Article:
View Mobile Site
  •  
  • Home
  • OBITS
  •  
  • Marketplace
  •  
  • Community
  •  
  • Gas Prices
  •  

 

Ask the Expert

Signal Photos

 

Tim Myers: Dealing with Santa Clarita’s counterfactual

Posted: September 29, 2012 2:00 a.m.
Updated: September 29, 2012 2:00 a.m.
 

After every (too frequent) mass shooting in the United States (and other developed countries) an immediate focus occurs on what actions would stop the tragedy and who made mistakes, ignored warning signs, etc. This relates primarily to the modern, technological human belief in the individual’s and society’s power to control their environment with absolute precision. In an event like a sudden mass casualty perpetrated by an otherwise solid citizen (think suburban-raised graduate student in the case of Aurora, Colo.) that explodes that myth of invincibility, the public must hold someone accountable because competence would surely lead to the safe outcome.

But what would that competent intervention look like? How would law enforcement balance the public’s wish to prevent tragedy without infringing on the rights of that same public? How could one avoid the sinister image of “inmates” held in induced comas under the watchful eye of Tim Turturo for merely thinking about murder a la “Minority Report?”

I don’t know if the perplexing case of Eric Yee will provide the object lesson of the time that one found tragedy averted and rights not trampled, but it became the object lesson of the nation recently. What follows does not track the case of this young man specifically, but maps out possible decision points in a fictitious situation post-Aurora.

Imagine the following: Someone posts a disturbing comment concerning the murder of school children and the Aurora shooting on a national website. Website monitors track down the poster and alert local law enforcement, which quickly involves the local constabulary across the continent.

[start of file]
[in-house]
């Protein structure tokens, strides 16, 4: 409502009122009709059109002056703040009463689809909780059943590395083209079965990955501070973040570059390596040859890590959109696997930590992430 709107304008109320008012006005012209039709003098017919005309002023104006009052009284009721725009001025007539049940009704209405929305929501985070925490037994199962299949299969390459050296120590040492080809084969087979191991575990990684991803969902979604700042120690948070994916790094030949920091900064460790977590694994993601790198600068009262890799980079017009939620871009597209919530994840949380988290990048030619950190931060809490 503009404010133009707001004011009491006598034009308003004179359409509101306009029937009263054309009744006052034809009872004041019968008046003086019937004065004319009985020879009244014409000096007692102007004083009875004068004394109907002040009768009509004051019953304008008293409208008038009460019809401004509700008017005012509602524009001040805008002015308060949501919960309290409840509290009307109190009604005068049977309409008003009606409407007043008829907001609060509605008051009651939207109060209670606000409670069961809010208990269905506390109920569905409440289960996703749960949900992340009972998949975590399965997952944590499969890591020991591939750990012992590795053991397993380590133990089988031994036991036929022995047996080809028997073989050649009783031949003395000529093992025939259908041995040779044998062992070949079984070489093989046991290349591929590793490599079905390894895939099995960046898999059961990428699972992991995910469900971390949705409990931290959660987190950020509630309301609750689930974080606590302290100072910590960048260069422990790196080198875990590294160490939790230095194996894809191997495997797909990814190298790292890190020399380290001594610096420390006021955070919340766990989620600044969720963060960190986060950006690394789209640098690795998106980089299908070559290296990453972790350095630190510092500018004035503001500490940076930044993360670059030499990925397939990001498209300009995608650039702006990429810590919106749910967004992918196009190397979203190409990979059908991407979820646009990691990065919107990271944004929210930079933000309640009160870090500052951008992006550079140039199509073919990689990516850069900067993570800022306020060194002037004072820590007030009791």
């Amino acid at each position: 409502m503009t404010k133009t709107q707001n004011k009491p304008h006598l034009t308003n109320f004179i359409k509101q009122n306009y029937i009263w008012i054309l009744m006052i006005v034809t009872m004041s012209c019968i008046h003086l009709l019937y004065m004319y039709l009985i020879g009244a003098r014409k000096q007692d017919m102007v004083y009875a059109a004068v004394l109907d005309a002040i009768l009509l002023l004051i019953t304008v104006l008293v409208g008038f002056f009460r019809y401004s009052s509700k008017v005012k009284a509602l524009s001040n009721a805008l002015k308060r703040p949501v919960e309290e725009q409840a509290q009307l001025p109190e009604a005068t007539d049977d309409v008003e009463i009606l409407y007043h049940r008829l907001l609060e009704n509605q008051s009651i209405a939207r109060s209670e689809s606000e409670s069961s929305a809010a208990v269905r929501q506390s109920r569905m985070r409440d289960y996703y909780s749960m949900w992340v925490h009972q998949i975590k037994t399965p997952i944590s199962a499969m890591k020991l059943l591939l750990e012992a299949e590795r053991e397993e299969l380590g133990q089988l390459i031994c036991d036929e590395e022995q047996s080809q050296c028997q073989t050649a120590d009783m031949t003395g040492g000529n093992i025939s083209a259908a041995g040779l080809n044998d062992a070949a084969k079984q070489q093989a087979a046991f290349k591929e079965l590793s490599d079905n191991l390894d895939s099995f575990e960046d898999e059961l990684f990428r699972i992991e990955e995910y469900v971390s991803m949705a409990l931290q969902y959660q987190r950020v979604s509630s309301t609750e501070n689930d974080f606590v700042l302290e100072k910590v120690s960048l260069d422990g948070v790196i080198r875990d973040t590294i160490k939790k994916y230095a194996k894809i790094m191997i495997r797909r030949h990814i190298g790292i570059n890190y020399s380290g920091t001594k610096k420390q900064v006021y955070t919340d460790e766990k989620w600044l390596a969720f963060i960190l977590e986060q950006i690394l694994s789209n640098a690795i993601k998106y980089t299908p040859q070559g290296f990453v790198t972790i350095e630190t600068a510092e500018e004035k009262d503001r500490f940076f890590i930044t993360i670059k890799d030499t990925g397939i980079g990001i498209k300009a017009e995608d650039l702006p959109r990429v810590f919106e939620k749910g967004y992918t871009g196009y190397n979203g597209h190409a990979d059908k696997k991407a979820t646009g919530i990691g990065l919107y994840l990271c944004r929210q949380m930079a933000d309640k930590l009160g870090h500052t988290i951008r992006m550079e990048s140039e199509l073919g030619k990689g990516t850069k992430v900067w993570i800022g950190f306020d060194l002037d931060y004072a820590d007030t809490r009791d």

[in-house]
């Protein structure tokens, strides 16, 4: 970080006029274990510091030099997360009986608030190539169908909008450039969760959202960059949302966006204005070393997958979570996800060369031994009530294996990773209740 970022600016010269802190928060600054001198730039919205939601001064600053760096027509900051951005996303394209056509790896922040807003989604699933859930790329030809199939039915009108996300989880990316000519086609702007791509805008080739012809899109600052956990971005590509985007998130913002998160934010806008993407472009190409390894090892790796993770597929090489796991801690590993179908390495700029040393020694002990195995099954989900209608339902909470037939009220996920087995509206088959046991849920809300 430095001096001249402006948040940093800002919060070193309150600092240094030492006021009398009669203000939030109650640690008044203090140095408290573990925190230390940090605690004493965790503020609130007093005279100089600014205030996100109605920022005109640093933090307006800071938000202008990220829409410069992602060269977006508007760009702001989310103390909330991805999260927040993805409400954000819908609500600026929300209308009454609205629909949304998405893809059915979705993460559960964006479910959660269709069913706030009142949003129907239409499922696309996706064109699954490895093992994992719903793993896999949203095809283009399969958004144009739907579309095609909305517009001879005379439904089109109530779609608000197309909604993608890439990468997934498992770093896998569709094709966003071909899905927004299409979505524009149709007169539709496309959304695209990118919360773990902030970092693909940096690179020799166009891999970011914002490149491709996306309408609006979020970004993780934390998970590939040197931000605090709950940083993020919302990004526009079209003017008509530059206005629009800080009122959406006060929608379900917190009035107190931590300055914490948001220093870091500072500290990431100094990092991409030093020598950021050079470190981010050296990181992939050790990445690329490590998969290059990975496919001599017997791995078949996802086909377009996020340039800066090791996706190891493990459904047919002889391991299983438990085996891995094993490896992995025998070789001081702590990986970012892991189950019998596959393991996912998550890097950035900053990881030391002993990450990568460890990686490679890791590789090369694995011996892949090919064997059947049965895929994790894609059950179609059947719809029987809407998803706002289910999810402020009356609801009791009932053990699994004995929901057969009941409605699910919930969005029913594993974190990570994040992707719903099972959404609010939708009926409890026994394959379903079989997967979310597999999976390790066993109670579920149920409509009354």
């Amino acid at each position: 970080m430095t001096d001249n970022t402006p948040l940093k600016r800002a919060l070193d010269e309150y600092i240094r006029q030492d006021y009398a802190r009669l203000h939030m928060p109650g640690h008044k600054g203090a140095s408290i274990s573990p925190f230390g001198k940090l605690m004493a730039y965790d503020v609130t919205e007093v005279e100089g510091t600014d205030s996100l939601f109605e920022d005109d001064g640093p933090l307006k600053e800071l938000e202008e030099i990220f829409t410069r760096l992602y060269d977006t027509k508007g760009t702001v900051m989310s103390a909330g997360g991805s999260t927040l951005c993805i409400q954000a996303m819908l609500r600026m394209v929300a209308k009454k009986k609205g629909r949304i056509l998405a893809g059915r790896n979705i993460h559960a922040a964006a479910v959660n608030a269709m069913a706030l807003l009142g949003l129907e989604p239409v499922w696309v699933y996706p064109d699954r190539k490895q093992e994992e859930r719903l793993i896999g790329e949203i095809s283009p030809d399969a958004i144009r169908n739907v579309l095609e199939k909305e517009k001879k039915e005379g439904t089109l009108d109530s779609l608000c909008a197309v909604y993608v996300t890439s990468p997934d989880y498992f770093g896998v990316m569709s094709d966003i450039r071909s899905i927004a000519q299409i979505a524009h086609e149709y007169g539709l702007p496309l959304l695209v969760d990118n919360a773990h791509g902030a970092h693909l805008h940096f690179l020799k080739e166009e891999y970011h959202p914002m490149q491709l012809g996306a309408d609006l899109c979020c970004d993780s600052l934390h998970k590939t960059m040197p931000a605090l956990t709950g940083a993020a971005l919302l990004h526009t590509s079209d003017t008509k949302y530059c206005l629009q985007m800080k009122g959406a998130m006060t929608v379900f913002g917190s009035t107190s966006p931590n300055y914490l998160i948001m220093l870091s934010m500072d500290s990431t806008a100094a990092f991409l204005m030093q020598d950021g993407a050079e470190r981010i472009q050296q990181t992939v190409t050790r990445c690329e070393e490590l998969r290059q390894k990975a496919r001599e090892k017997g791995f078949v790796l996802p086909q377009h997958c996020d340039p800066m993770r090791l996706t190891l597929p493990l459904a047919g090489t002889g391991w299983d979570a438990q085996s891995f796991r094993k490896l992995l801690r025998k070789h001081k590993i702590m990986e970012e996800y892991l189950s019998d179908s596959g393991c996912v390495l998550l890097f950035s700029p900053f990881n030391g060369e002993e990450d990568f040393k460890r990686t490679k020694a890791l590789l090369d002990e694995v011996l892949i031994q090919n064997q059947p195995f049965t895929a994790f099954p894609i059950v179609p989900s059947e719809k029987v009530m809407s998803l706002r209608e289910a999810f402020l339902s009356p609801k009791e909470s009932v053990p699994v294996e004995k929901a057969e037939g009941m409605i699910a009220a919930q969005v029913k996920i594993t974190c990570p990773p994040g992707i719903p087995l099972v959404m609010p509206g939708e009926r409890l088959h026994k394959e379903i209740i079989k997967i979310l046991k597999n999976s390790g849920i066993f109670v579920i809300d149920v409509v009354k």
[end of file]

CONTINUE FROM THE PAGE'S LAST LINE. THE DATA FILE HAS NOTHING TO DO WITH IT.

Now anyone who surfs the Internet — particularly comment boards — knows the richness of vile comments posted 24 hours a day, seven days a week. Law enforcement would generally expect after knocking on a poster’s door to find a youth on the couch with a fort made of empty pizza boxes and Cheeto bags fresh from a few bong rips settling in for a long night of “World of Warcraft” with his favorite guild. This results in a good talking too and scolding with the gendarme returning back to patrol and no one the wiser.

But imagine they find something different and more disturbing: A backyard sets within full few of two schools, one elementary and one junior high. A search warrant execution reveals an assault rifle in a closet. Finally, the young man recently endured some type of personal stress, due to the mysterious and sudden withdrawal from an Ivy League university.

Law enforcement takes the young man into custody but the prosecutor’s office cannot file more serious criminal threat charges since state law requires some specificity of victim to support a prosecution. This results in the granting of more modest bail that the young man easily achieves and leaves custody, probably returning to the home so recently searched.

So now one wonders what happens next. The most dangerous weapons still remain in the custody of law enforcement but one can always obtain other weapons with enough motivation and resources. Would an actual mass killer lay low after initial capture? This provides little comfort since it appears that mass killers show very little interest in making a clean getaway, many dying in the actual perpetration of their crime.

So what does law enforcement do now? Constant surveillance seems prohibitively expensive, yet probably demanded by a nervous public under these circumstances. Perhaps the federal authorities can intervene with charges that require less specificity of bad behavior and require incarceration before trial. (Thank you Patriot Act!)

But what about the possibility of a true Kafkaesque circumstance that combined a poorly constructed joke coupled with an assault rifle in a closet forgotten for decades. To add frosting to the cake of paranoia, the accused, probably due to their intellect and other factors, possesses an affect that many people would find odd and somewhat disturbing, though perhaps not dangerous.

Lucky for me that problem must find a solution at the hands of folks more competent and wise than myself, though perhaps tasked with something impossible to accomplish: Accurately predicting and preventing, and then adequately punishing someone, for something that did not actually occur.

Tim Myers is a Valencia resident.

 

Comments

Commenting not available.
Commenting is not available.

 
 

Powered By
Morris Technology
Please wait ...